How do you relax when you’re not at work?
Our days are long and challenging so in my spare time I try and de-stress by going to the gym, walking and spending time with family, friends and my dog.

Cathy Tang

Occupational Therapist Assistant

St Magnus Hospital

What were you doing before you came to St Magnus?
I trained as a clinical mental health counsellor in the United States. I’ve provided individual and group clinical psychotherapy, I’ve run career coaching and functional and social skills groups, and I’ve worked with clients with disabilities including physical, mental and learning disabilities. I also enjoyed volunteering work in different countries where I found mental health is often overlooked and stigmatised.

What do you enjoy about your work here?
My volunteering inspired me to dedicate my career to mental health – to use creative medium and activities to explore possibilities and reach the true potential of the unique being. This is what I’ve been doing at St Magnus Hospital since I joined the team in 2022.

What makes St Magnus different?
I have been given fantastic support as I prepare to advance my career: I’m about to embark on an Occupational Therapy degree funded by the company at considerable investment because I am an overseas student. I’m so proud of the person-centred, holistic teamwork we have here, and it is very rewarding to see patients’ progress: being able to adapt to their daily living and connect with the community while finding joy in the process.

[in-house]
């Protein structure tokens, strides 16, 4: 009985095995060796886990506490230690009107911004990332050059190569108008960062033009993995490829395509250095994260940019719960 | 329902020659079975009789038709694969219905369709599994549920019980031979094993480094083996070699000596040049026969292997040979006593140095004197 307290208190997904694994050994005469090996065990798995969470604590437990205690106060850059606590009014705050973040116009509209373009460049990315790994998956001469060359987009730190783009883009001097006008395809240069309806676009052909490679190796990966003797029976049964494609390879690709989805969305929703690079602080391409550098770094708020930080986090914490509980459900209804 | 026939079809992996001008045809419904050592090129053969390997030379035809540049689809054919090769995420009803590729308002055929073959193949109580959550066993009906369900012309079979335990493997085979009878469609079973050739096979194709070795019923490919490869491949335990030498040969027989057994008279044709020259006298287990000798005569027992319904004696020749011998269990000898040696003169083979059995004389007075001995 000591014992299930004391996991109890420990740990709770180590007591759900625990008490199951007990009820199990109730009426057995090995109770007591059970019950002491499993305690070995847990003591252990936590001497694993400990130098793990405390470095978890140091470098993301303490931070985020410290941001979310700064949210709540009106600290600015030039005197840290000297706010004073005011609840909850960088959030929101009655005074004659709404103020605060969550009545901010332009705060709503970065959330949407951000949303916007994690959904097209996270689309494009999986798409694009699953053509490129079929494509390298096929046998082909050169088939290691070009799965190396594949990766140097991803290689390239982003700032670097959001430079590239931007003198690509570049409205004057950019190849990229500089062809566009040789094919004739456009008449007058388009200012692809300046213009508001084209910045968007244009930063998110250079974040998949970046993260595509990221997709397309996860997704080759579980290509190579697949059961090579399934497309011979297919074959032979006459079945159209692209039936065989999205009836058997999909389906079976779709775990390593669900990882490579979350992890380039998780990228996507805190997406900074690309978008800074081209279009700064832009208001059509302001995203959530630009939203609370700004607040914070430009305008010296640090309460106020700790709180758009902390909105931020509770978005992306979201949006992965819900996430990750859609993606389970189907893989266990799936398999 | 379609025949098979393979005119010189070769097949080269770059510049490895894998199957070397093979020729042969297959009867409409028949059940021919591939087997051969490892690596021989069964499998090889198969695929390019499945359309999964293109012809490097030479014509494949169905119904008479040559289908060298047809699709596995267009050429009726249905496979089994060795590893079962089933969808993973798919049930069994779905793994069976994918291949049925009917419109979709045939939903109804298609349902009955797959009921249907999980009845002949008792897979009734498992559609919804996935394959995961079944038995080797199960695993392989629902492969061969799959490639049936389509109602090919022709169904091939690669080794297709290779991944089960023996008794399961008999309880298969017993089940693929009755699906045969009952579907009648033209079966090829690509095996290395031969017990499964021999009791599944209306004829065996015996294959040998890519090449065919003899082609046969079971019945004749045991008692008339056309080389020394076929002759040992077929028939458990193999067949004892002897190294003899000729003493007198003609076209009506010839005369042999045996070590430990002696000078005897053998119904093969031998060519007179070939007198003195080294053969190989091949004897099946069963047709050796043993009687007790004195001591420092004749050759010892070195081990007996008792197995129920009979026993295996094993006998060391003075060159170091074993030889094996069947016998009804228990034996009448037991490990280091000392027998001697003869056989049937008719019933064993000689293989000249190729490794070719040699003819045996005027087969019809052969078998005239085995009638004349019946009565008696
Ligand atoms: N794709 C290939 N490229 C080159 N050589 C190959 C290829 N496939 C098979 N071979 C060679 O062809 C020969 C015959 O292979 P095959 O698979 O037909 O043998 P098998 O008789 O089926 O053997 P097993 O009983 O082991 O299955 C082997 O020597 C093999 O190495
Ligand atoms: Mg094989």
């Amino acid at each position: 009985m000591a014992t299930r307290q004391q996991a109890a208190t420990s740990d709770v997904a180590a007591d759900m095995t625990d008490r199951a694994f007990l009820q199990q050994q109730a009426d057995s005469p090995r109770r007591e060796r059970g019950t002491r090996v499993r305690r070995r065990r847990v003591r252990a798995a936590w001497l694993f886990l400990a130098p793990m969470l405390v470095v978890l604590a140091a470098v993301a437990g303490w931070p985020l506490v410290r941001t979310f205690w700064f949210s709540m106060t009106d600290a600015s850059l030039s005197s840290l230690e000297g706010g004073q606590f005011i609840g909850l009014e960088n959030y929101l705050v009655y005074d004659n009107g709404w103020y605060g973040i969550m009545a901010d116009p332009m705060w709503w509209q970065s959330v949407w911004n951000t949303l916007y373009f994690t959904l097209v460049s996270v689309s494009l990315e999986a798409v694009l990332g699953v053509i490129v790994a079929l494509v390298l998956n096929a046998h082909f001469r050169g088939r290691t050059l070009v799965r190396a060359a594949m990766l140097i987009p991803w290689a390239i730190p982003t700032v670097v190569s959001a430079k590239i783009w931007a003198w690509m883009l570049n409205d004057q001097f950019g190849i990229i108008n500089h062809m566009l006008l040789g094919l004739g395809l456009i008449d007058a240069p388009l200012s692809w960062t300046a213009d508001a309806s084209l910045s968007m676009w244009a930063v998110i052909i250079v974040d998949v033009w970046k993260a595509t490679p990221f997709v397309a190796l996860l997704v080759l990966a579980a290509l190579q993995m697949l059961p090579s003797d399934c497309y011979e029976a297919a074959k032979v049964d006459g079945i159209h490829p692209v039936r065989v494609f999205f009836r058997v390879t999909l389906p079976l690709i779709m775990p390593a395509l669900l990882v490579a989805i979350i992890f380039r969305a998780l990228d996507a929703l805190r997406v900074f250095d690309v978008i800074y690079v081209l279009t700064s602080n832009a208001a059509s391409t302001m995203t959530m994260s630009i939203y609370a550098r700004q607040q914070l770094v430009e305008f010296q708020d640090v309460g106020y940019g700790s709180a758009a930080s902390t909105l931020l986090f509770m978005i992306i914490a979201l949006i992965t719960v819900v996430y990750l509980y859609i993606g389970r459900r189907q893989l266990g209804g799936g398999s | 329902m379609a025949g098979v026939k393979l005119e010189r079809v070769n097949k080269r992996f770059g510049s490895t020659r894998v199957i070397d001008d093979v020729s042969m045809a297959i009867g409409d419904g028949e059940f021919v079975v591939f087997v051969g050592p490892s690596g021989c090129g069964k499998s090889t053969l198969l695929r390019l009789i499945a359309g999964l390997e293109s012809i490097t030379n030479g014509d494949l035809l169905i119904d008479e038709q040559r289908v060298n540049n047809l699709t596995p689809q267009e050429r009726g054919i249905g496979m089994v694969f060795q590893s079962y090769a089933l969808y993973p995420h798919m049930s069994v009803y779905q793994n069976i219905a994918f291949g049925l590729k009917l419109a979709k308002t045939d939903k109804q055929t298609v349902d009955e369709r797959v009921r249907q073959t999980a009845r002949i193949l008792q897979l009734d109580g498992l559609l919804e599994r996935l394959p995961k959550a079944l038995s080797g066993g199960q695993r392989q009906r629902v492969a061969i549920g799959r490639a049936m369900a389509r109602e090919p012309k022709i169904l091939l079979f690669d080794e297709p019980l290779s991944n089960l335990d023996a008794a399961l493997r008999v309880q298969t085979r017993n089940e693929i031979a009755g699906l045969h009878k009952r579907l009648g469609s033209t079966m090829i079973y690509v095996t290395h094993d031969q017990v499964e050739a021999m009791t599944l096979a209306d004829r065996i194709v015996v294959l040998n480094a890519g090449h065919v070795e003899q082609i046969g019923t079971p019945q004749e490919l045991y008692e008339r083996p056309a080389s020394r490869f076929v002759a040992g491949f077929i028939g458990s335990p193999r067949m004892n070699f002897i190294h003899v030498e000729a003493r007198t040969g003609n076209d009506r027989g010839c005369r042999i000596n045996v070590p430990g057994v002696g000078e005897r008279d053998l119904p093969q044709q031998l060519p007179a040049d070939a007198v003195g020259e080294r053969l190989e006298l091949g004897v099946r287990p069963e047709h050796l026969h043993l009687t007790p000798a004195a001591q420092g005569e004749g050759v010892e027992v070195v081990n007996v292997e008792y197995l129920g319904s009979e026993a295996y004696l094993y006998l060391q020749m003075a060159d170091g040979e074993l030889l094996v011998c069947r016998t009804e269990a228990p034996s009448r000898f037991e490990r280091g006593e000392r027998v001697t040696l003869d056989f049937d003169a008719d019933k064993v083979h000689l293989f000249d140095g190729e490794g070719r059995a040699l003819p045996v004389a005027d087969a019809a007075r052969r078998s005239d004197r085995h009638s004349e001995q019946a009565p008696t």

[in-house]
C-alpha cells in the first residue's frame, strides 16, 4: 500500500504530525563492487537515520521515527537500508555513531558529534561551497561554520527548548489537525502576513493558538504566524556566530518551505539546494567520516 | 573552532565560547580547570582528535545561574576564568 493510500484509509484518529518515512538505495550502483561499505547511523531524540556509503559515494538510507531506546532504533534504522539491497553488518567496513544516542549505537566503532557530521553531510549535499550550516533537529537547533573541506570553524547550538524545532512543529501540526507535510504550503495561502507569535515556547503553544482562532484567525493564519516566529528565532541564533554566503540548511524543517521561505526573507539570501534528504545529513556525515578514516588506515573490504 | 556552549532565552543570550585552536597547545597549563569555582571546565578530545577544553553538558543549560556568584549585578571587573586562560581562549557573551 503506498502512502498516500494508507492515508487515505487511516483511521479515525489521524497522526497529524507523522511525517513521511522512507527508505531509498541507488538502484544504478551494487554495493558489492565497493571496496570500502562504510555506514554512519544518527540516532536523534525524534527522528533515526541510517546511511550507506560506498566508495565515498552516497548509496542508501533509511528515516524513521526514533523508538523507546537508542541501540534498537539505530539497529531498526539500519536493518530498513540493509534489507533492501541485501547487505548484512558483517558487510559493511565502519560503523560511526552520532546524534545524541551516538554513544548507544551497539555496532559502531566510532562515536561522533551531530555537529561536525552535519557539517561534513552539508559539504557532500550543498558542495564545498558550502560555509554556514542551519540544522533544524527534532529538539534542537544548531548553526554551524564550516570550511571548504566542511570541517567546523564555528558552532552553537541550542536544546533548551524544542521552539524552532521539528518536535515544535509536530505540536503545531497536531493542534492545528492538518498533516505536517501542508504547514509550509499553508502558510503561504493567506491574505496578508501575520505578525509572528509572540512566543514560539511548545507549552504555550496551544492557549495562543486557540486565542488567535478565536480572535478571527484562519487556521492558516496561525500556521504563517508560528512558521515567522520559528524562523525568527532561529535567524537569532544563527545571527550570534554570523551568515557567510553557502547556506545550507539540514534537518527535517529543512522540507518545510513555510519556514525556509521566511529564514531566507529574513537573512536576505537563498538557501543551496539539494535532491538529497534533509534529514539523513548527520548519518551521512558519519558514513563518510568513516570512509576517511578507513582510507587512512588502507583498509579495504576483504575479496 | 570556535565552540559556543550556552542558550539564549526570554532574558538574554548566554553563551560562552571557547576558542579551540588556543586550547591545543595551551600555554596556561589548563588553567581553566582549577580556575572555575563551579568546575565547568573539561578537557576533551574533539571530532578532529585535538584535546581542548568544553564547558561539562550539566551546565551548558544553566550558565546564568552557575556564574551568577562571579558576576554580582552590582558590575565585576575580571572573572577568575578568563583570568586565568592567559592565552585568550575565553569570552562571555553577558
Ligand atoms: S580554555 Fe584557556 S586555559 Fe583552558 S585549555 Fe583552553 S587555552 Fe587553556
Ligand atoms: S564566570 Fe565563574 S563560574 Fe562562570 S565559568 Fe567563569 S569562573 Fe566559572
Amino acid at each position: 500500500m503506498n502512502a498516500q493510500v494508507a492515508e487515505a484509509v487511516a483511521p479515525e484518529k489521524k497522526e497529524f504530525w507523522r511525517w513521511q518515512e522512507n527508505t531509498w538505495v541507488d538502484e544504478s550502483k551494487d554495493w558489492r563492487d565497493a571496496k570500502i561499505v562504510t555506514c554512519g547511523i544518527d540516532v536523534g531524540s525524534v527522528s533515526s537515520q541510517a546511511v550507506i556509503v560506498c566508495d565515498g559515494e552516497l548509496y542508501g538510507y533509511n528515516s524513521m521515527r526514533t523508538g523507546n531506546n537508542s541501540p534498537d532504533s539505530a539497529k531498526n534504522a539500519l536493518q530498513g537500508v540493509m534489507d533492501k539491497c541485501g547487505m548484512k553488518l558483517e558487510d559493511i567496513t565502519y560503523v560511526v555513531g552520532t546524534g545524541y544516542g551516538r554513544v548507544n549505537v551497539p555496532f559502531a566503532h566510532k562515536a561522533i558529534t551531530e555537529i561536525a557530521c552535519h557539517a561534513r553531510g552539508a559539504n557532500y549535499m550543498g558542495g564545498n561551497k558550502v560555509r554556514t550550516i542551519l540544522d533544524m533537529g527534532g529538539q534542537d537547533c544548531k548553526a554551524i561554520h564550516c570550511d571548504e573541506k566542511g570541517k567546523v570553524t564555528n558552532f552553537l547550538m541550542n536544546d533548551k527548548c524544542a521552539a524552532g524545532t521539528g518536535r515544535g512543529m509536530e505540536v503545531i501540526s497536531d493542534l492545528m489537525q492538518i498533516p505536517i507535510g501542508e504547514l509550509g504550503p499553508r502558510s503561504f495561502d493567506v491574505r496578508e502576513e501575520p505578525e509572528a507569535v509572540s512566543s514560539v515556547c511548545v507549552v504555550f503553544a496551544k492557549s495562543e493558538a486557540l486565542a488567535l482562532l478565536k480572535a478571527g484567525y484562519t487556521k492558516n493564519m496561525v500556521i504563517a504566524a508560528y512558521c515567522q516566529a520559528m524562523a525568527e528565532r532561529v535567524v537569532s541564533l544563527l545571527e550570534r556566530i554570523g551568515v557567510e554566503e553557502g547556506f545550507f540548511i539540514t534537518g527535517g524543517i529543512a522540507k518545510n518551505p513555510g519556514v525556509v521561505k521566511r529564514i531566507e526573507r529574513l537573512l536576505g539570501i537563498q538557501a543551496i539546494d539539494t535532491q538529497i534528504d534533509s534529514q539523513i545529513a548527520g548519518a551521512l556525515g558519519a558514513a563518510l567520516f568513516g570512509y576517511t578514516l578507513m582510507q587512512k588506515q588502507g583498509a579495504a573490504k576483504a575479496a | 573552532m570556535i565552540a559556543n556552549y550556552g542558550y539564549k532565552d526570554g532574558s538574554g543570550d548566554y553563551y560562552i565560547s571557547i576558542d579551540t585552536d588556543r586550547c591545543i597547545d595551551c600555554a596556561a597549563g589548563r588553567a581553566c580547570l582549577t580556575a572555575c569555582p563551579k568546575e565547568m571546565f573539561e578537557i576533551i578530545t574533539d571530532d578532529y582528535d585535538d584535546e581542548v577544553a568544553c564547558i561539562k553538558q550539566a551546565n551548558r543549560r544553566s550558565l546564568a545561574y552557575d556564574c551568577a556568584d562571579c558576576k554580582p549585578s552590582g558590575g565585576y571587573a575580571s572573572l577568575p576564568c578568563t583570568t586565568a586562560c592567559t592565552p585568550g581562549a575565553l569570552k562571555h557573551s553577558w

How do you relax when you’re not at work?
Painting, playing musical instruments, indoor gardening or hiking.

Laura Davey

Teaching Assistant

St Magnus and St Martha’s

What were you doing before you came to the St Magnus Community?
I worked in retail for 25 years, the last 15 in management. I delivered training for Boots Opticians and was also a charity coordinator, where a highlight was the launch of a children’s book called Zookeeper Zoe. It contained vision checks throughout and I was lucky enough to attend a gala evening with Julia Donaldson and Axel Scheffler (author and illustrator of The Gruffalo), who drew and signed a picture for my granddaughter!

What do you enjoy about your work here?
I’ve worked for the St Magnus Community for two years and I am hugely proud of the achievements and advancements I have made. I have achieved my NAPPI training (to positively support people in distress), my Level 2 Diploma and I am working towards my Level 3. I’ve also completed Train the Trainer courses for security, NAPPI and first aid. I found the psychological modules of NAPPI training very powerful, particularly how the Positive Behaviour Scale can be used to prevent distress.

What makes the St Magnus Community different?
The sense of achievement we get from patient-oriented care. Also, I have a sense of autonomy although I am working within guidelines. Many other things make the St Magnus Community different to other places I’ve worked, including the level of education available to all staff and seeing higher management actively involved on the wards.